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Cartier Sues Amazon.com Over Alleged Counterfeit Watches

Luxury giant Cartier named Amazon.com as a co-defendant in a case against an online retailer selling counterfeit goods in a lawsuit filed Wednesday.

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NEW YORK — Cartier, keeping up the pressure to stop counterfeit goods from being sold on the Internet, has filed a federal lawsuit alleging that Amazon.com knowingly profited from selling knockoffs of popular watches.

Cartier is seeking to hold the online giant accountable for “contributory infringement” of its trademark, based on what the French luxury goods company alleged were Amazon.com’s actions as a “broker” for the sale of bogus Cartier watches.

The lawsuit came as Tiffany & Co. announced on Thursday that it had been awarded a $600,000 judgment by a federal court in Philadelphia against a counterfeiter selling his wares via eBay.

In its complaint filed on Wednesday in U.S. District Court in Manhattan, Cartier, a division of Richemont North America Inc. and Cartier International B.V., also named as defendants New York-based retailer Geneve Gold; its owner, Nathan Gross, and five unidentified persons, or John Does.

Responding to the accusations, an Amazon.com spokesman said: “Amazon.com respects the intellectual property rights of others and we are working cooperatively with all parties involved in the matter.”

With this lawsuit, Cartier joins Tiffany in taking legal action against third parties that are said to provide platforms for the sale of allegedly phony trademark products. Amazon.com sells millions of books, CDs, DVDs, toys, gourmet foods, tools and other goods.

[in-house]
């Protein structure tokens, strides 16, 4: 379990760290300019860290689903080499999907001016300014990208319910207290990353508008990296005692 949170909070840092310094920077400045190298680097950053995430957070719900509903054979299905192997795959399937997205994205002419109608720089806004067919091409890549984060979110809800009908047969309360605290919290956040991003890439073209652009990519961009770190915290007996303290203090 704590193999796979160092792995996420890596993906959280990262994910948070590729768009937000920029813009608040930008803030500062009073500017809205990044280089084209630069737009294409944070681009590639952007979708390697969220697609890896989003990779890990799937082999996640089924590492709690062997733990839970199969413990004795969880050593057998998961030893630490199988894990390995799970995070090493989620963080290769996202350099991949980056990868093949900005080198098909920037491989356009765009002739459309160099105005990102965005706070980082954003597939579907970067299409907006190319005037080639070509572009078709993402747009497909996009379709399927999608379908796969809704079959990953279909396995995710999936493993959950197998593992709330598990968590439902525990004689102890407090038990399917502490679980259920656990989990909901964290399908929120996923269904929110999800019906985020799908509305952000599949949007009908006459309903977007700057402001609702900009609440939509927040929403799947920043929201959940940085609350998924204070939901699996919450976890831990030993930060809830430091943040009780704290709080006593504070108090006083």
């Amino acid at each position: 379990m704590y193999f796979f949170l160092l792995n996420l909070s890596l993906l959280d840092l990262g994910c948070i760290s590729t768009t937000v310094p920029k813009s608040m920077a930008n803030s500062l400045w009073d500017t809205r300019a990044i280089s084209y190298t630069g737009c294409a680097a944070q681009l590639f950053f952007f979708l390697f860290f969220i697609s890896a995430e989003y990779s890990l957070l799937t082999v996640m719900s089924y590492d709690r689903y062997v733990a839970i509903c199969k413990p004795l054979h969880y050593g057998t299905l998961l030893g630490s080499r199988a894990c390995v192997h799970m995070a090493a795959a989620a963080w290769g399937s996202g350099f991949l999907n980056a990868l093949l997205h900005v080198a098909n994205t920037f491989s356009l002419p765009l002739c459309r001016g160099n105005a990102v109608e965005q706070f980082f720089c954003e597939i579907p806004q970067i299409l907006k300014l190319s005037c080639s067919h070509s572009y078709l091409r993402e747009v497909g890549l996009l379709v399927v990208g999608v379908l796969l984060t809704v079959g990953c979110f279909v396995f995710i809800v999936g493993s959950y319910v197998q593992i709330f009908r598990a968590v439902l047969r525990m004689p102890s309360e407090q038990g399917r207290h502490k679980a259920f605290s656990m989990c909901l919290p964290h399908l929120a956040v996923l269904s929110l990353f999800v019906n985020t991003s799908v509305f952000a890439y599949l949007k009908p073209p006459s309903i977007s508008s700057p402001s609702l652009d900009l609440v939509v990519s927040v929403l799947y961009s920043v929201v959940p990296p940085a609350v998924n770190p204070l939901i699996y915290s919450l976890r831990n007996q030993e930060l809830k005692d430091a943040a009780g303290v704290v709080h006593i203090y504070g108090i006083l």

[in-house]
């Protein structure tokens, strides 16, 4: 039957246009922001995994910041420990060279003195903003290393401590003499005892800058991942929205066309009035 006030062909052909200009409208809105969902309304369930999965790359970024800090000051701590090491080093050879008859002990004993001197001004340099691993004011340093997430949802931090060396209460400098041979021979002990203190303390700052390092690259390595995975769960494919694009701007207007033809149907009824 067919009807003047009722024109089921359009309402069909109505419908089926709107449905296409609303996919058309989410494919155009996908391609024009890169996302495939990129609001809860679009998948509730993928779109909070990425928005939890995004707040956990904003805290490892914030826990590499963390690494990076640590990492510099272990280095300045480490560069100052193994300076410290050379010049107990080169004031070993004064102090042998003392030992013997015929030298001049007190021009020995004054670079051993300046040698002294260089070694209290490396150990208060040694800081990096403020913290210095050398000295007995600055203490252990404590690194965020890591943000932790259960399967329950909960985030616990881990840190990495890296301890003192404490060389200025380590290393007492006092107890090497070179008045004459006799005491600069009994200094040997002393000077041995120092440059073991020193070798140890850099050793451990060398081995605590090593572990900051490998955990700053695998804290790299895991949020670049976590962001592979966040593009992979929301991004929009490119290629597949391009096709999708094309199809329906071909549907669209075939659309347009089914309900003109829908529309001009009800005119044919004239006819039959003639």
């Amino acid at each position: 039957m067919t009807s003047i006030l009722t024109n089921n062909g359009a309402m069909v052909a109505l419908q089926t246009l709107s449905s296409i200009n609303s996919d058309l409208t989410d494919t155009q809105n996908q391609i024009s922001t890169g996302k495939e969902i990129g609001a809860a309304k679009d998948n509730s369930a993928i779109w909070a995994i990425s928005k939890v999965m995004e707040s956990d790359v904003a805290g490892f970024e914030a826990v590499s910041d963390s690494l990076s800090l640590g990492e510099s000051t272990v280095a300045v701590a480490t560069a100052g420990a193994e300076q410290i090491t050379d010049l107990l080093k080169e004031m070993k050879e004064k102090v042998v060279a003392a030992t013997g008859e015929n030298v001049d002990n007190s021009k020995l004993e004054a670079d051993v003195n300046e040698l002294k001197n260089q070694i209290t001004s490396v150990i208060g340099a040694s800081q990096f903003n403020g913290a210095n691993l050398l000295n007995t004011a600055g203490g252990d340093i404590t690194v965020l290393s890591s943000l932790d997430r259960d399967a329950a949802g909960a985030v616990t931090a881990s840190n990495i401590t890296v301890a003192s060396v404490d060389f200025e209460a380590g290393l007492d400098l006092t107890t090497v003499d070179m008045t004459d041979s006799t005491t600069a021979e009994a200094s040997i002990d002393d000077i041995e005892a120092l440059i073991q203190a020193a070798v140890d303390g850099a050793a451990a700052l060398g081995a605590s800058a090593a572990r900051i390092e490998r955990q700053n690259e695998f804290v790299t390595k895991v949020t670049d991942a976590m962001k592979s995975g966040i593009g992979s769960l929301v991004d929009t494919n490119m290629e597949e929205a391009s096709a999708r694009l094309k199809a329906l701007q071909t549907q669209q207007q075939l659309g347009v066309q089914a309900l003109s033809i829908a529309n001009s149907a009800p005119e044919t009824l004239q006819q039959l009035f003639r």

Trademark infringement and counterfeiting in the U.S. exceeds $200 billion annually, with the sale of counterfeit goods over the Internet amounting to more than $30 billion worldwide, according to a lawsuit Tiffany filed in June.

“It’s significant in that it is yet another suit that seeks to hold a third party liable for providing an Internet forum for the sale of the infringing product,’’ said Brian Brokate, a partner in the law firm of Gibney Anthony & Flaherty who is an expert in trademark and copyright enforcement and anticounterfeiting.

The Cartier lawsuit alleged that Geneve Gold sold knockoffs of Cartier’s popular Tank Francaise, Tank Americaine and Panthere watches through Amazon.com and its own genevegold.com. While not taking part in the actual counterfeiting, Cartier asserted that Amazon.com, which receives a percentage of each sale, knowingly profited from the sale of the counterfeit goods.
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